Congressional Medal of Honor


Matthew Leonard

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Matthew Leonard
Matthew Leonard

Rank and Organization: Platoon Sergeant, U.S. Army, Company B, 1st Battalion, 16th Infantry, 1st Infantry Division.

Place and Date: Near Suoi Da, Republic of Vietnam, 28 February 1967.

Entered Service At: Birmingham, Ala.

Born: 26 November 1929, Eutaw, Ala.

Citation: For conspicuous gallantry and intrepidity in action at the risk of his life above and beyond the call of duty. His platoon was suddenly attacked by a large enemy force employing small arms, automatic weapons, and hand grenades. Although the platoon leader and several other key leaders were among the first wounded, p/Sgt. Leonard quickly rallied his men to throw back the initial enemy assaults. During the short pause that followed, he organized a defensive perimeter, redistributed ammunition, and inspired his comrades through his forceful leadership and words of encouragement. Noticing a wounded companion outside the perimeter, he dragged the man to safety but was struck by a sniper's bullet which shattered his left hand. Refusing medical attention and continuously exposing himself to the increasing fire as the enemy again assaulted the perimeter, p/Sgt. Leonard moved from position to position to direct the fire of his men against the well camouflaged foe. Under the cover of the main attack, the enemy moved a machinegun into a location where it could sweep the entire perimeter. This threat was magnified when the platoon machinegun in this area malfunctioned. p/Sgt. Leonard quickly crawled to the gun position and was helping to clear the malfunction when the gunner and other men in the vicinity were wounded by fire from the enemy machinegun. p/Sgt. Leonard rose to his feet, charged the enemy gun and destroyed the hostile crew despite being hit several times by enemy fire. He moved to a tree, propped himself against it, and continued to engage the enemy until he succumbed to his many wounds. His fighting spirit, heroic leadership, and valiant acts inspired the remaining members of his platoon to hold back the enemy until assistance arrived. p/Sgt. Leonard's profound courage and devotion to his men are in keeping with the highest traditions of the military service, and his gallant actions reflect great credit upon himself and the U.S. Army.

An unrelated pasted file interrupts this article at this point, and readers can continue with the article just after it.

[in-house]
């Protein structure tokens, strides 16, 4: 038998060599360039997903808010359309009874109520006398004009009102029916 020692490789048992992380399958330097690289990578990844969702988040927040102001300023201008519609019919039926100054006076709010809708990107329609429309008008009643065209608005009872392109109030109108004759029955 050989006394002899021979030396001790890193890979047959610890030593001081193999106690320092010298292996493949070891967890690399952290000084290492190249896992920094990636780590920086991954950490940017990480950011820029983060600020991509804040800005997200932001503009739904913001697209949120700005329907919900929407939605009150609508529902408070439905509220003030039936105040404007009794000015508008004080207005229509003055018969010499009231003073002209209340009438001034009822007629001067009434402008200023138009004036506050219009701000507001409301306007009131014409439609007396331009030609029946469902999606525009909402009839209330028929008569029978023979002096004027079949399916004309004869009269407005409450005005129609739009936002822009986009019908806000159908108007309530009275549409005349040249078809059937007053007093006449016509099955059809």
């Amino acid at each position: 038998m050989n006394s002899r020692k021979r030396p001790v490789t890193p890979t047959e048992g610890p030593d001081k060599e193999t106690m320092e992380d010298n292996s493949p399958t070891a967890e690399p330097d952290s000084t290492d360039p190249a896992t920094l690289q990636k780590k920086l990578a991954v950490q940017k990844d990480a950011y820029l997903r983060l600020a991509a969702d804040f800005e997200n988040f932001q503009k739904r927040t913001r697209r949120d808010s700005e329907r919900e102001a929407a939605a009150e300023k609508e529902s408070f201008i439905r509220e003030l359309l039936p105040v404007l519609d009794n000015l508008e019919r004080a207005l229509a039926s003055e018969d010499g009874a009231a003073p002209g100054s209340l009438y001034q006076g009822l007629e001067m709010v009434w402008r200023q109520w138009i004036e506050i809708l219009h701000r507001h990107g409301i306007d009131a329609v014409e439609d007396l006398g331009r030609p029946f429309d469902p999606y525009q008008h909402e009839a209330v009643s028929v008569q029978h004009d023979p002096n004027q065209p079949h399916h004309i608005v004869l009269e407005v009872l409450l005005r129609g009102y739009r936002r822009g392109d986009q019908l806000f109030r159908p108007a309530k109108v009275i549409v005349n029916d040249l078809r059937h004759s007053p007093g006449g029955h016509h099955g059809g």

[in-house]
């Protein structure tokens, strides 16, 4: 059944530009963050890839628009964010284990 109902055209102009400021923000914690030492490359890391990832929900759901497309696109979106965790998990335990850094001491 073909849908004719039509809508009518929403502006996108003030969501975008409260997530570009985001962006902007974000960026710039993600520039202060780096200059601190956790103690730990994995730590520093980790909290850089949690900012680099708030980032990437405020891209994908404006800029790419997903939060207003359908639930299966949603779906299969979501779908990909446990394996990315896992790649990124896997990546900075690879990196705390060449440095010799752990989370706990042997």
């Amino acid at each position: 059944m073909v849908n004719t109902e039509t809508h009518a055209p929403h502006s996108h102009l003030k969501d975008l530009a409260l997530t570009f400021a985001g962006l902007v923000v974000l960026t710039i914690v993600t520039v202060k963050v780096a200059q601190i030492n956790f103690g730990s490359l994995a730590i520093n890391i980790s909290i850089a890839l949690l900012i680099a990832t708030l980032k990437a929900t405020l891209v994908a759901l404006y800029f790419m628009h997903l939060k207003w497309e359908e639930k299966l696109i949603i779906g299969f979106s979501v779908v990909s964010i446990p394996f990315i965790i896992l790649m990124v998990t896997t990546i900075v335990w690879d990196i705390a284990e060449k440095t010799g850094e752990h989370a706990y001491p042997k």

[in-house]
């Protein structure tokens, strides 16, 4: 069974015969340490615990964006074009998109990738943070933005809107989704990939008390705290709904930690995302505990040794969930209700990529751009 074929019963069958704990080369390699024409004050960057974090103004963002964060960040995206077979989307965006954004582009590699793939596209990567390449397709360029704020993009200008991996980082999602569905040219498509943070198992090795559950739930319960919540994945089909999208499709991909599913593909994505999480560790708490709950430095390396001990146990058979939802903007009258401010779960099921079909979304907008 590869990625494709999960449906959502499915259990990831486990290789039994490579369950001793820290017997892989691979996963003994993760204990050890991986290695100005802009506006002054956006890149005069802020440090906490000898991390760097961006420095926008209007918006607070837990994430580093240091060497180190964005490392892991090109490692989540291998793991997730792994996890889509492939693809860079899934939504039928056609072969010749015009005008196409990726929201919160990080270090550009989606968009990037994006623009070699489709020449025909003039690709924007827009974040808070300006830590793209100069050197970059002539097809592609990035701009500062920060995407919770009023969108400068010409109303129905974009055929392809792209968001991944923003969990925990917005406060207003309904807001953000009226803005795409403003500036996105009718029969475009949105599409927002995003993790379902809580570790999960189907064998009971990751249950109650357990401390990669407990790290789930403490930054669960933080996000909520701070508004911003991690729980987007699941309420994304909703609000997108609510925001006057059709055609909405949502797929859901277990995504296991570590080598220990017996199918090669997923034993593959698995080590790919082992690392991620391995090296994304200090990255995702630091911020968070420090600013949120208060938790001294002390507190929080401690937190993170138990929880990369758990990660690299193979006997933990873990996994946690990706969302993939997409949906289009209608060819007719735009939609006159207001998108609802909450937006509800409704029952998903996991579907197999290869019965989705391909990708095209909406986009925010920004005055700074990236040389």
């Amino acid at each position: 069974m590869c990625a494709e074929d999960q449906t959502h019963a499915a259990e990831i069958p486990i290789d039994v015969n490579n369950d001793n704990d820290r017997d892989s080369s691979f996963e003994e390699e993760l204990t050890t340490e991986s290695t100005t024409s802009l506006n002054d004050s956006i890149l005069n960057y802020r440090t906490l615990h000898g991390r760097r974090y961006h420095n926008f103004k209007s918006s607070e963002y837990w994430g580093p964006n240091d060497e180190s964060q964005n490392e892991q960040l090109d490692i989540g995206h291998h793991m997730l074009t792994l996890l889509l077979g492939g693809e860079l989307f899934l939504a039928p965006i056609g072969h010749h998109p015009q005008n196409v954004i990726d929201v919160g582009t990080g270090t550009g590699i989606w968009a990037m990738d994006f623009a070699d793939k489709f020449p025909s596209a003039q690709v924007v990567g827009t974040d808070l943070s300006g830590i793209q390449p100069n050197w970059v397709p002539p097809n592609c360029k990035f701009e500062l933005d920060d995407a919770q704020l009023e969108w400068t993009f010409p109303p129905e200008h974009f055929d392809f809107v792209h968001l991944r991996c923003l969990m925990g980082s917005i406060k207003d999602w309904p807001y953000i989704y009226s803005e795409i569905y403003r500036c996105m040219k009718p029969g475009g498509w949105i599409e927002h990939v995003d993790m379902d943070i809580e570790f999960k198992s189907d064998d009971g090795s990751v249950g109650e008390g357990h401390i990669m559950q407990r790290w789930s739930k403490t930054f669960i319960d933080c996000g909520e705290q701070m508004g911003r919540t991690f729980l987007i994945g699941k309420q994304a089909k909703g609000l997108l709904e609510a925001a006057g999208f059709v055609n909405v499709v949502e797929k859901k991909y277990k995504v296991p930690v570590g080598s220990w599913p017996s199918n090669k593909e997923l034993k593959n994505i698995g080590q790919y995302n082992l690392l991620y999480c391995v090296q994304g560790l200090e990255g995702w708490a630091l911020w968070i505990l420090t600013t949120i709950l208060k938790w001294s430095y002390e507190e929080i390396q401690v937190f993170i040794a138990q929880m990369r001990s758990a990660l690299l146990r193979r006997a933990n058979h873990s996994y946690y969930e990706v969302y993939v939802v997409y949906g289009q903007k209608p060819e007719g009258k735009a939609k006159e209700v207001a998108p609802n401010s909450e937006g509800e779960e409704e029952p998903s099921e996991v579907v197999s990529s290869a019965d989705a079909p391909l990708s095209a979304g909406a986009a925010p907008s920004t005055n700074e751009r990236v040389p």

Source: Department of Defense.
Office of the Deputy Assistant Secretary of Defense for Civilian Personnel Policy.
Black Americans in Defense of Our Nation.
Washington, D.C.: GPO, 1985.


Hansen, Jeff. "Medal of Honor Winner Now In Fit Grave." (2000). Retrieved August 4, 2003 from the World Wide Web at

"64th Medal of Honor." New York Times, December 19, 1968. P. 18.

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